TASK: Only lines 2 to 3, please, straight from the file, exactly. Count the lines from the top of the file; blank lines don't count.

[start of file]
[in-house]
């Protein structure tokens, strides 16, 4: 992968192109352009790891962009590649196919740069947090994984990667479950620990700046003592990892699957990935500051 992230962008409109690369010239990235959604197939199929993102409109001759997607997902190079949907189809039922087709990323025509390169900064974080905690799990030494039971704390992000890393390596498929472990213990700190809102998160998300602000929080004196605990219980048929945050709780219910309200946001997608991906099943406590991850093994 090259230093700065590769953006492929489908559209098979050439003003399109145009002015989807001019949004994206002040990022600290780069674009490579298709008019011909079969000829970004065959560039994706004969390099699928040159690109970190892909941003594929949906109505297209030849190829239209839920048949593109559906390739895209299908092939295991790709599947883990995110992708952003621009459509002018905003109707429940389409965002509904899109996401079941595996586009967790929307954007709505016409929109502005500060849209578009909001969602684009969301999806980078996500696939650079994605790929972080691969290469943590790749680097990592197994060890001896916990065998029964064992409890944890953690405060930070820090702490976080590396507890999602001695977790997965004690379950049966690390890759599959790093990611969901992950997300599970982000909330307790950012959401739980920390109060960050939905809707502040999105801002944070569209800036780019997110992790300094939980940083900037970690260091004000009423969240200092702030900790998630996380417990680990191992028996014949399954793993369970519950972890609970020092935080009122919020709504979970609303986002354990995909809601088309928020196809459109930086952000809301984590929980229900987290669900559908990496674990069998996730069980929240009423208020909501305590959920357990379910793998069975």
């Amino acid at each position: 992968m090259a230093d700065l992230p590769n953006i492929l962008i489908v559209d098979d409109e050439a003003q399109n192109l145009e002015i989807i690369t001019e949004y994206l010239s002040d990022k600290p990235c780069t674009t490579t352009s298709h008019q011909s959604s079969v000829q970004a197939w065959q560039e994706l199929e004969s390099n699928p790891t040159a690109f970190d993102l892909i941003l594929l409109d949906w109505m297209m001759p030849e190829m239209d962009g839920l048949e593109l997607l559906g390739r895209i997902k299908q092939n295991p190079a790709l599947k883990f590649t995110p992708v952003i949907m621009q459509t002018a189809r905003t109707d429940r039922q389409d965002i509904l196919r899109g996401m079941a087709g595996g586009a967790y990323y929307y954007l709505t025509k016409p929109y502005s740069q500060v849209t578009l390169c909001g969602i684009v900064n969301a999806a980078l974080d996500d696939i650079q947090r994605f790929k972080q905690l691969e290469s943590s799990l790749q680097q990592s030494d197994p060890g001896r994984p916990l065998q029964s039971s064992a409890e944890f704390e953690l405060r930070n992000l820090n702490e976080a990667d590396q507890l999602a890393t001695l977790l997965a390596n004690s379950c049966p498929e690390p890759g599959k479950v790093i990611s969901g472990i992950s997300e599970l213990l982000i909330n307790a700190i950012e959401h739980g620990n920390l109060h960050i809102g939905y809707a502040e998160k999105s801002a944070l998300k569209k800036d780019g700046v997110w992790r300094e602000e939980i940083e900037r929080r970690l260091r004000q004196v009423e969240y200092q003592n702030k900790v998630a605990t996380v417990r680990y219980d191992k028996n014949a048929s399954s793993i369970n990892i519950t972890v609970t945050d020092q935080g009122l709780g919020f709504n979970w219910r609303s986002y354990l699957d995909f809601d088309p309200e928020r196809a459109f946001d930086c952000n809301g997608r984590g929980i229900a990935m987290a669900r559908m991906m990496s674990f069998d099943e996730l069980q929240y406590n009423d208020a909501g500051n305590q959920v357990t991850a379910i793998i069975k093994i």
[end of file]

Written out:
């Protein structure tokens, strides 16, 4: 992968192109352009790891962009590649196919740069947090994984990667479950620990700046003592990892699957990935500051 992230962008409109690369010239990235959604197939199929993102409109001759997607997902190079949907189809039922087709990323025509390169900064974080905690799990030494039971704390992000890393390596498929472990213990700190809102998160998300602000929080004196605990219980048929945050709780219910309200946001997608991906099943406590991850093994 090259230093700065590769953006492929489908559209098979050439003003399109145009002015989807001019949004994206002040990022600290780069674009490579298709008019011909079969000829970004065959560039994706004969390099699928040159690109970190892909941003594929949906109505297209030849190829239209839920048949593109559906390739895209299908092939295991790709599947883990995110992708952003621009459509002018905003109707429940389409965002509904899109996401079941595996586009967790929307954007709505016409929109502005500060849209578009909001969602684009969301999806980078996500696939650079994605790929972080691969290469943590790749680097990592197994060890001896916990065998029964064992409890944890953690405060930070820090702490976080590396507890999602001695977790997965004690379950049966690390890759599959790093990611969901992950997300599970982000909330307790950012959401739980920390109060960050939905809707502040999105801002944070569209800036780019997110992790300094939980940083900037970690260091004000009423969240200092702030900790998630996380417990680990191992028996014949399954793993369970519950972890609970020092935080009122919020709504979970609303986002354990995909809601088309928020196809459109930086952000809301984590929980229900987290669900559908990496674990069998996730069980929240009423208020909501305590959920357990379910793998069975």
């Amino acid at each position: 992968m090259a230093d700065l992230p590769n953006i492929l962008i489908v559209d098979d409109e050439a003003q399109n192109l145009e002015i989807i690369t001019e949004y994206l010239s002040d990022k600290p990235c780069t674009t490579t352009s298709h008019q011909s959604s079969v000829q970004a197939w065959q560039e994706l199929e004969s390099n699928p790891t040159a690109f970190d993102l892909i941003l594929l409109d949906w109505m297209m001759p030849e190829m239209d962009g839920l048949e593109l997607l559906g390739r895209i997902k299908q092939n295991p190079a790709l599947k883990f590649t995110p992708v952003i949907m621009q459509t002018a189809r905003t109707d429940r039922q389409d965002i509904l196919r899109g996401m079941a087709g595996g586009a967790y990323y929307y954007l709505t025509k016409p929109y502005s740069q500060v849209t578009l390169c909001g969602i684009v900064n969301a999806a980078l974080d996500d696939i650079q947090r994605f790929k972080q905690l691969e290469s943590s799990l790749q680097q990592s030494d197994p060890g001896r994984p916990l065998q029964s039971s064992a409890e944890f704390e953690l405060r930070n992000l820090n702490e976080a990667d590396q507890l999602a890393t001695l977790l997965a390596n004690s379950c049966p498929e690390p890759g599959k479950v790093i990611s969901g472990i992950s997300e599970l213990l982000i909330n307790a700190i950012e959401h739980g620990n920390l109060h960050i809102g939905y809707a502040e998160k999105s801002a944070l998300k569209k800036d780019g700046v997110w992790r300094e602000e939980i940083e900037r929080r970690l260091r004000q004196v009423e969240y200092q003592n702030k900790v998630a605990t996380v417990r680990y219980d191992k028996n014949a048929s399954s793993i369970n990892i519950t972890v609970t945050d020092q935080g009122l709780g919020f709504n979970w219910r609303s986002y354990l699957d995909f809601d088309p309200e928020r196809a459109f946001d930086c952000n809301g997608r984590g929980i229900a990935m987290a669900r559908m991906m990496s674990f069998d099943e996730l069980q929240y406590n009423d208020a909501g500051n305590q959920v357990t991850a379910i793998i069975k093994i």